Role Models & Heroes: Muhammed Ali (2019)

The following essay on role model Muhammed Ali was written by Leo T., a middle schooler, enrolled in City Congregation’s Bar/Bat Mitzvah program. Students spend a year and a half researching their heritage, values and beliefs, and write on a Jewish subject of their choice, their major project. The process improves both the student’s writing and critical thinking skills, as well as his/her self confidence and overall maturity

A role model is a person who you look up to and wish emulate. My role model is Muhammad Ali. I will begin by explaining to you who Muhammed Ali was, and what he did. He is a good role model because he was peaceful, persistent and passionate. He was also a strong civil rights leader. These are good qualities because he was not out to hurt people, and would not back down from what he was proud of and believed in.

Muhammed Ali was a professional boxing champion, but before he achieved this distinction, he was young Cassius Marcellus Clay Junior. That was the name he was given when he was born on January 17, 1942. He was named after his father, Cassius Clay Senior and before that, the staunch 19th century abolitionist of the same name.

In October, 1954, his new bike was stolen, and he was very angry. He told an off-duty policeman he wanted to go find the guy who took it but was told he should take boxing lessons first so that he could defend himself. He decided he would train and over months of vigorous workouts, he became very skilled and soon entered the ring. On September 6, 1960, he won a gold medal in the Olympics for boxing.

He thought the United States and the world would finally recognize him for his talent and treat him with respect, but he was disappointed to find out that regardless of his gold medal status, he was still treated as inferior to others in America simply because he was black.  Later in his career, he defeated boxing giants like Sonny Liston, George Foreman, and Joe Frazier.

On February 28, 1964, Cassius Clay converted to Islam, joined the Nation of Islam, and changed his name to Muhammad Ali, a Muslim name.  He did this because he wanted to stand against Islamophobia, the dislike of Muslims and the religion of Islam and because he did not want to keep the name of a white person, no matter how respectable they were.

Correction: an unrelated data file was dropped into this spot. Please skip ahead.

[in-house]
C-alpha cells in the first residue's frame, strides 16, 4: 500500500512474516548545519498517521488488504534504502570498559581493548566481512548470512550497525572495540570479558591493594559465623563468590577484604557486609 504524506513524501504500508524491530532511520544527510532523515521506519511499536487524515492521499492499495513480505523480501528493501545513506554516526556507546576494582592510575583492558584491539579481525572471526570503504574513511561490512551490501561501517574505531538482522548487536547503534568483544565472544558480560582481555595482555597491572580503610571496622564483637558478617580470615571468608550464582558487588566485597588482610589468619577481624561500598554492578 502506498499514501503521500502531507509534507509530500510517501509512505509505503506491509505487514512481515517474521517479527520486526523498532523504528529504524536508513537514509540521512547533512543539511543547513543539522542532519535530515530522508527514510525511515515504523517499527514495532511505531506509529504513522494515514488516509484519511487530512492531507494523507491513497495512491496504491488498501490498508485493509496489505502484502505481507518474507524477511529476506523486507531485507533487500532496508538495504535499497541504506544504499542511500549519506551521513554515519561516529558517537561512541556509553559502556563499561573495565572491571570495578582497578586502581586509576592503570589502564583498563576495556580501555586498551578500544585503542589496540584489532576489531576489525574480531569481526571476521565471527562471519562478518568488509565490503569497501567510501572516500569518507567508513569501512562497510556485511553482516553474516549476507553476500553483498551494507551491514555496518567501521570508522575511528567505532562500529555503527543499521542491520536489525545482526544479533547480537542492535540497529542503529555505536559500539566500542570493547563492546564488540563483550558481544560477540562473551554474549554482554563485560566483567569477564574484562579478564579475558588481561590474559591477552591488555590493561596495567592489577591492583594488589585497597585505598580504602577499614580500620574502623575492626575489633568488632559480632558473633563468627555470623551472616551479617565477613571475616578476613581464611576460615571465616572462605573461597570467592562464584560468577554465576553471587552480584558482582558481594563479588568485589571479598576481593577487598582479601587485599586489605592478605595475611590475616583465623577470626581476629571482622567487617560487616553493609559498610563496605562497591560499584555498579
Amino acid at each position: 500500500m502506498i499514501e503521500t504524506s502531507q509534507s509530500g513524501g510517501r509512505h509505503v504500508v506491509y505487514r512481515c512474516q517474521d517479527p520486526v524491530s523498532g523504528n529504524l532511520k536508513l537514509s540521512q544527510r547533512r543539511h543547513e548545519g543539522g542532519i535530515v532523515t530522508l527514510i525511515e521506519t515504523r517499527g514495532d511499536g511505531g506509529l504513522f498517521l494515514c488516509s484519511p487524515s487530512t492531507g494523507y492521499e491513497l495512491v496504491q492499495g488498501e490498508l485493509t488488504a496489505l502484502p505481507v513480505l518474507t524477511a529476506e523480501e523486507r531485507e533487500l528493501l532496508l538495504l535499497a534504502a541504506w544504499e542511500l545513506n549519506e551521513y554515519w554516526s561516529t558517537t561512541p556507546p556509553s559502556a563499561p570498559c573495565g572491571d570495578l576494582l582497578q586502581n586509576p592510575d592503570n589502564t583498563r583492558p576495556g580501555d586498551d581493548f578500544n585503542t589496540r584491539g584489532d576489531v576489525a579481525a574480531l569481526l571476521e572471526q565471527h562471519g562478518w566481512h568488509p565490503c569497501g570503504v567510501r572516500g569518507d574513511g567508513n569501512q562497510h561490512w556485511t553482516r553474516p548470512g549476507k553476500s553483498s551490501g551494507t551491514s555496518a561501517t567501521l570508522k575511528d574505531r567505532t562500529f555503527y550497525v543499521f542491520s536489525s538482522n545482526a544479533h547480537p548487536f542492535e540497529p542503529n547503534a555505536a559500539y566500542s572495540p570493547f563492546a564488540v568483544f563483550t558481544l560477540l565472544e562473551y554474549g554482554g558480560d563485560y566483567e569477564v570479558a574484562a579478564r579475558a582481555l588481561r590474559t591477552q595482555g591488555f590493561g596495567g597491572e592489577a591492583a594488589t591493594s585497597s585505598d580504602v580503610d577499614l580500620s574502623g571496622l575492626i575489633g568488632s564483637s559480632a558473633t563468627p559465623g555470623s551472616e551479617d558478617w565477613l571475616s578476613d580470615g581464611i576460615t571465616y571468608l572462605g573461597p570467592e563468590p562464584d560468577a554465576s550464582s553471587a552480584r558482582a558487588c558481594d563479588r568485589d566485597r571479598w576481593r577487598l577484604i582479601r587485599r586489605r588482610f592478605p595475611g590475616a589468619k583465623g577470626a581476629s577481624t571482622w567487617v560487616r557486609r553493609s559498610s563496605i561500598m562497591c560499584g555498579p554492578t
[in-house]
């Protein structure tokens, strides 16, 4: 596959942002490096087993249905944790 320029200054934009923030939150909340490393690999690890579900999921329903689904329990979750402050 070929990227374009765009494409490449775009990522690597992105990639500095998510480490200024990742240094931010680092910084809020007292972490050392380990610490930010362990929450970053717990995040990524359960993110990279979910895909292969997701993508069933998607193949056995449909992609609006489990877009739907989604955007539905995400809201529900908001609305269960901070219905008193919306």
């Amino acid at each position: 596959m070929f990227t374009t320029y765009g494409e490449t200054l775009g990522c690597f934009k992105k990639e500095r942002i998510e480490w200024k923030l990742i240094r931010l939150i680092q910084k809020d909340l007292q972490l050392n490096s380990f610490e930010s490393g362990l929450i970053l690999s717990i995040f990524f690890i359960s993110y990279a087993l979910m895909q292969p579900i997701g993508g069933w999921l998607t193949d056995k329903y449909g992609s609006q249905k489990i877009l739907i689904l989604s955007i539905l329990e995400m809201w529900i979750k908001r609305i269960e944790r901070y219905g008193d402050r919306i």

On February 17, 1966, he learned he was eligible to be drafted right away to go fight in the Vietnam War. But, he refused to go and later was fined, stripped of his titles, and sent to prison. This cost him some of the prime fighting years of his youth, yet he still would not back down.  Three and a half years later, the Supreme Court voted 8 to 0 that Ali should be set free, and he was. He went back to boxing but eventually quit and happily lived out the rest of his life. He died on June 3rd, 2016. Sadly, there is one thing he never accomplished: he never found his bike.

Let me now explain why Muhammad Ali is my role model. The first reason I chose him is that he was peaceful, and not out to hurt people, despite the fact that he was a boxer. One example of that is when he was going to be drafted to fight in Vietnam, he said he wouldn’t go. He said that he didn’t want to go 10,000 miles to kill some Asian man he’d never met. Being against the Vietnam War showed that he was a pacifist. It may seem very unlikely that a boxer, a person who fights for a living, could ever be peaceful, but he was. He said he fought in the ring because the people in the ring knew they were there to fight him, and it was a fair and honest fight.  In contrast, those involved in the war in Vietnam were forced to fight in order to defend their country and their leaders.  They were not professional boxers like he was, trained to fight in the ring.